Yesterday's Full Council meeting raised an important question of journalistic ethics; namely, should a journalist publish words that were spoken in a meeting but then struck from the record? Unfortunately for David James of the South Wales Echo, the answer is not if the reason they were struck from the record is as watertight as a mermaid's brassiere.
Perhaps inevitably there was something of an end of term feel to the meeting, with plenty of entertainment for the layman between two walkouts (one by the Labour and Conservatives en masse, the other by the Labour Group Leader in a bizarre fit of pique) an assortment of malapropisms and a devastatingly embarrassing performance from one Tory councillor as he tried to deny that a petition he'd submitted to the Welsh Assembly asked for what it said on the tin, namely concreting over part of an allotment.
The main order of business, however, was a Conservative motion calling for a zero Council Tax increase in 2009/10. The debate was lengthy and of a high standard, covering many of the technical issues surrounding local government financing and delving into the philosophical basis of property taxes. The mainstay of it all was the fundamental truth that actually, the Conservatives have been asking for this for years and every time they do, the alternative budget they come up with means cuts, cuts and more cuts.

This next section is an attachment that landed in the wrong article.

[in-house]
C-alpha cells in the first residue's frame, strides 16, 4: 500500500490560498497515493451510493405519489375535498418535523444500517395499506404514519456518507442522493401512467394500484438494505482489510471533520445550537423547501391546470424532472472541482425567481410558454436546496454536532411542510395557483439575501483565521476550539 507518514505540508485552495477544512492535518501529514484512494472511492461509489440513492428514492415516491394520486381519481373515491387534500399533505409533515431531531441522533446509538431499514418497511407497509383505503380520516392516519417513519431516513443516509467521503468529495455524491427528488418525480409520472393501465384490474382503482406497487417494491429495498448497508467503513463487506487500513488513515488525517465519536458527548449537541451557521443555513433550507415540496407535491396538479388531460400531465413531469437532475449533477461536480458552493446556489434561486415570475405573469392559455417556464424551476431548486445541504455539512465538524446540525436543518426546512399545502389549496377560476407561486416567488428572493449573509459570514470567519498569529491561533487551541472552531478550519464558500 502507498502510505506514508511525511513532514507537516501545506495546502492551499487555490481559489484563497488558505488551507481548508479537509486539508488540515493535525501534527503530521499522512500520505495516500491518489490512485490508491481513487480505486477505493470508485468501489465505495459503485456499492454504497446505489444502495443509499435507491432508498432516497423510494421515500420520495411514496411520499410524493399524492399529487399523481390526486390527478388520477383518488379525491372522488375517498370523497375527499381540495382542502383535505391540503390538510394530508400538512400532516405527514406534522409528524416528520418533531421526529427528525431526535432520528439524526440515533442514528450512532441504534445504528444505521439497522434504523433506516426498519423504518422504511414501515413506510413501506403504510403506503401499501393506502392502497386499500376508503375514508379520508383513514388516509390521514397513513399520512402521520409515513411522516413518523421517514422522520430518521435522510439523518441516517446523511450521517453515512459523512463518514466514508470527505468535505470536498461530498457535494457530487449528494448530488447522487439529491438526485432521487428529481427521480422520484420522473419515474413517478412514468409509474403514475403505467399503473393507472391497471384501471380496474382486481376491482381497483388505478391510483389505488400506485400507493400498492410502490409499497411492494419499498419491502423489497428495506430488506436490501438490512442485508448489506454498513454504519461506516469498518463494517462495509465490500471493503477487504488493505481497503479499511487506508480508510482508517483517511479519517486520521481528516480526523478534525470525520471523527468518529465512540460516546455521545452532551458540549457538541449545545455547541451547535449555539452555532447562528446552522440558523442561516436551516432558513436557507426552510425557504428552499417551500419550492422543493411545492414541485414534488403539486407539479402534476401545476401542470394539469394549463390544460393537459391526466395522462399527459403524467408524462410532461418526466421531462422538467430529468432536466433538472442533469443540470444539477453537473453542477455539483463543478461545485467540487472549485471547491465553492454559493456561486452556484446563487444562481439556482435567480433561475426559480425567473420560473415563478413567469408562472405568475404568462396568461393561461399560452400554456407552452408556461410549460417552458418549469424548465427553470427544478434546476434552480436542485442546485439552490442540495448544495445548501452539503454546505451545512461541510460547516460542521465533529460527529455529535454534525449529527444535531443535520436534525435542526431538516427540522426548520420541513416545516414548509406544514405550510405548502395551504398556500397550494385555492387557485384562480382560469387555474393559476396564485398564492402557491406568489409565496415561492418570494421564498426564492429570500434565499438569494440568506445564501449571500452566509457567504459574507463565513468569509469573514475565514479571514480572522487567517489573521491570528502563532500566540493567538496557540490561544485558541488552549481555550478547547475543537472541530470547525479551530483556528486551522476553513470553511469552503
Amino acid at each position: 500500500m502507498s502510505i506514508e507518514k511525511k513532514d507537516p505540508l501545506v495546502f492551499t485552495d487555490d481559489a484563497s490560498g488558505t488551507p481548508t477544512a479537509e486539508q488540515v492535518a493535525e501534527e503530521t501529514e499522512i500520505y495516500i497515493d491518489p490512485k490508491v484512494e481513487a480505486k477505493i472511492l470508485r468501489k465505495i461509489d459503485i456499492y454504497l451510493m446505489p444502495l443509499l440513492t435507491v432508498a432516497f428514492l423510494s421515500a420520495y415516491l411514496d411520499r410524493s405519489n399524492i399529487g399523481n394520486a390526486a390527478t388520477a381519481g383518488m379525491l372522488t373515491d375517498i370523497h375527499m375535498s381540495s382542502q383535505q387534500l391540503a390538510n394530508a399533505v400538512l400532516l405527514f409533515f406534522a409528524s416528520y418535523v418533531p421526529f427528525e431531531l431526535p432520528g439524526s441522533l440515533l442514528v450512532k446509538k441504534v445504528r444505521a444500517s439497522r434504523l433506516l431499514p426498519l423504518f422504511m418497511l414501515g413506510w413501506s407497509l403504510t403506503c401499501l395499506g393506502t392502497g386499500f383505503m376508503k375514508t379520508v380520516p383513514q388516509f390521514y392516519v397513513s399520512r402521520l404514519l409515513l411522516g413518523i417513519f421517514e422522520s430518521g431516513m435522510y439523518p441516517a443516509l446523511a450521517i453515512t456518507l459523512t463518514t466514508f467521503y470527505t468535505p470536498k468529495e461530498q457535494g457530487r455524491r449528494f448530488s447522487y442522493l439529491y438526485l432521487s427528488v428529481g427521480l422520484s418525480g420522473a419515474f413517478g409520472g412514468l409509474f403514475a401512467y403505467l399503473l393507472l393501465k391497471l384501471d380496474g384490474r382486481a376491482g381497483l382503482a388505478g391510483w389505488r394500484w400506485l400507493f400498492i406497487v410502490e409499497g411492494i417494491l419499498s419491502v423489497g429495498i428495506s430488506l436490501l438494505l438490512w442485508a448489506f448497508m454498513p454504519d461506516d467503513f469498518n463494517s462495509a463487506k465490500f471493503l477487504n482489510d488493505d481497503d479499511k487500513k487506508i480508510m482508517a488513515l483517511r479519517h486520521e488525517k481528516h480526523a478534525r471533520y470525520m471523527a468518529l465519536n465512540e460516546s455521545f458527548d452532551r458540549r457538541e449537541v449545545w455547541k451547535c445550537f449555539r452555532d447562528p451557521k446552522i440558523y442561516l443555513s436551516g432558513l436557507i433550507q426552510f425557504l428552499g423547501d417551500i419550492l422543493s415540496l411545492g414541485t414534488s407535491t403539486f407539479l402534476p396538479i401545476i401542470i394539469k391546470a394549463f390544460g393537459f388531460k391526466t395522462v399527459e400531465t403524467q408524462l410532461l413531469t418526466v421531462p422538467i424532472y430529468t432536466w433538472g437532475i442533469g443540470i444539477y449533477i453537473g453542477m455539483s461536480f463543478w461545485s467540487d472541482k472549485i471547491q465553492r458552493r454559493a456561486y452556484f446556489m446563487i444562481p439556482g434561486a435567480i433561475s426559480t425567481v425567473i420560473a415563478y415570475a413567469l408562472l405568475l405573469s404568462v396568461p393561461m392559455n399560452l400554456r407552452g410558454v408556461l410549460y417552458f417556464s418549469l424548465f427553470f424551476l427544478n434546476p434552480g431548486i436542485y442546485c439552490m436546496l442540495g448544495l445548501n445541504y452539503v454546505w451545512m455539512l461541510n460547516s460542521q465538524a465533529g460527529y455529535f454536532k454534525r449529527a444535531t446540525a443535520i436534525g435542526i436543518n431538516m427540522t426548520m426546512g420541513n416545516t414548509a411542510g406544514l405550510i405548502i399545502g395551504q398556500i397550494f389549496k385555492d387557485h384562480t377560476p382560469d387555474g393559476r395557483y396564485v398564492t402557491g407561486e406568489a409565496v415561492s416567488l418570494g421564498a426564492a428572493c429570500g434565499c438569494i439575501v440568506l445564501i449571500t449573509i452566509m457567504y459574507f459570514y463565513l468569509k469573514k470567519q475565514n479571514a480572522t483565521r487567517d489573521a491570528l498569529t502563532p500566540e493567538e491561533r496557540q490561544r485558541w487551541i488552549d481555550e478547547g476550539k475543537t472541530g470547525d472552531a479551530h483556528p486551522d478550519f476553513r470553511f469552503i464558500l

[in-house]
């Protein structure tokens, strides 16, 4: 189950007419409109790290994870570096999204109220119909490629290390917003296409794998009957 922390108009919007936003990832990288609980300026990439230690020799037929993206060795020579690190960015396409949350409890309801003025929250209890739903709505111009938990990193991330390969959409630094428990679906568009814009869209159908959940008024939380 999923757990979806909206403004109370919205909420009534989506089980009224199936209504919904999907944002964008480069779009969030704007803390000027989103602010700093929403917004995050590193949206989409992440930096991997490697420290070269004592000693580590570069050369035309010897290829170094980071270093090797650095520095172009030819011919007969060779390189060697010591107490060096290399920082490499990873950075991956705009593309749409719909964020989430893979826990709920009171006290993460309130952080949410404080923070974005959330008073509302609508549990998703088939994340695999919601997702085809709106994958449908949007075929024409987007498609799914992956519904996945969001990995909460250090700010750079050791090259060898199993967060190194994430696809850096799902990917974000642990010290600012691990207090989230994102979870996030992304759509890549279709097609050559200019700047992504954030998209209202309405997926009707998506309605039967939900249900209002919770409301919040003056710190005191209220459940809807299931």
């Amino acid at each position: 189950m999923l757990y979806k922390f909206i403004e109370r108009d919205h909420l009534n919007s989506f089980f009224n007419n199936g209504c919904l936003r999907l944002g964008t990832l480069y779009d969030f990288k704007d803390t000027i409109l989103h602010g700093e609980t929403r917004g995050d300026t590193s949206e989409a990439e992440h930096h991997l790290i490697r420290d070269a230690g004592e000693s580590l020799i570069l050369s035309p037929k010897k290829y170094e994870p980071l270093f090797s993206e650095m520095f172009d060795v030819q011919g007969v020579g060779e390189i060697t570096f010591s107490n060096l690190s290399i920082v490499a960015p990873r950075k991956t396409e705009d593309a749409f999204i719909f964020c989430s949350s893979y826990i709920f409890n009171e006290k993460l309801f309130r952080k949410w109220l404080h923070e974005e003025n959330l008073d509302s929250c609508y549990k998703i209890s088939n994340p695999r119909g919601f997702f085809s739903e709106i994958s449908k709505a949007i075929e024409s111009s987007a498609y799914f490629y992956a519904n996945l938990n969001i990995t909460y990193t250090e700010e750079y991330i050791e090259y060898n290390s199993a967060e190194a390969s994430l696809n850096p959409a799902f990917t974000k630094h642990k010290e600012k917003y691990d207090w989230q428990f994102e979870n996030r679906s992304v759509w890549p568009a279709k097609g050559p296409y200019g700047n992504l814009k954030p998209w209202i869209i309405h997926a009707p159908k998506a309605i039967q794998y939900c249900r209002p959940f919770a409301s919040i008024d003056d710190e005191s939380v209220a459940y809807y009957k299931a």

Naturally, the Leader of the Conservative Group, David Walker, denied that this was the case (falling, much like his petitionally-challenged colleague, into the trap of of trying to deny the contents of publicly available documents). But as they went on, his relatively rent-a-Tory comments headed off on a tangent into bizarre (as in “I'll show you the proof, but not right now”) allegations of corrupt overtime practices in refuse collection. But instead of letting the ante-upping rest at corrupt, Cllr Walker decided to find a more powerful adjective.
Cllr McEvoy rightly complained to the Lord Mayor and, to his credit, Cllr Walker withdrew the comment immediately. Unfortunately, this didn't stop the slur being repeated in the first line of the coverage of the debate in today's Echo.
I don't for a second believe that anyone involved meant any ill will by any of this. I do, however, think that the record should show that the slur did not pass unchallenged and that we took a firm stance on comments that, however traditional they may be, are clearly no longer acceptable.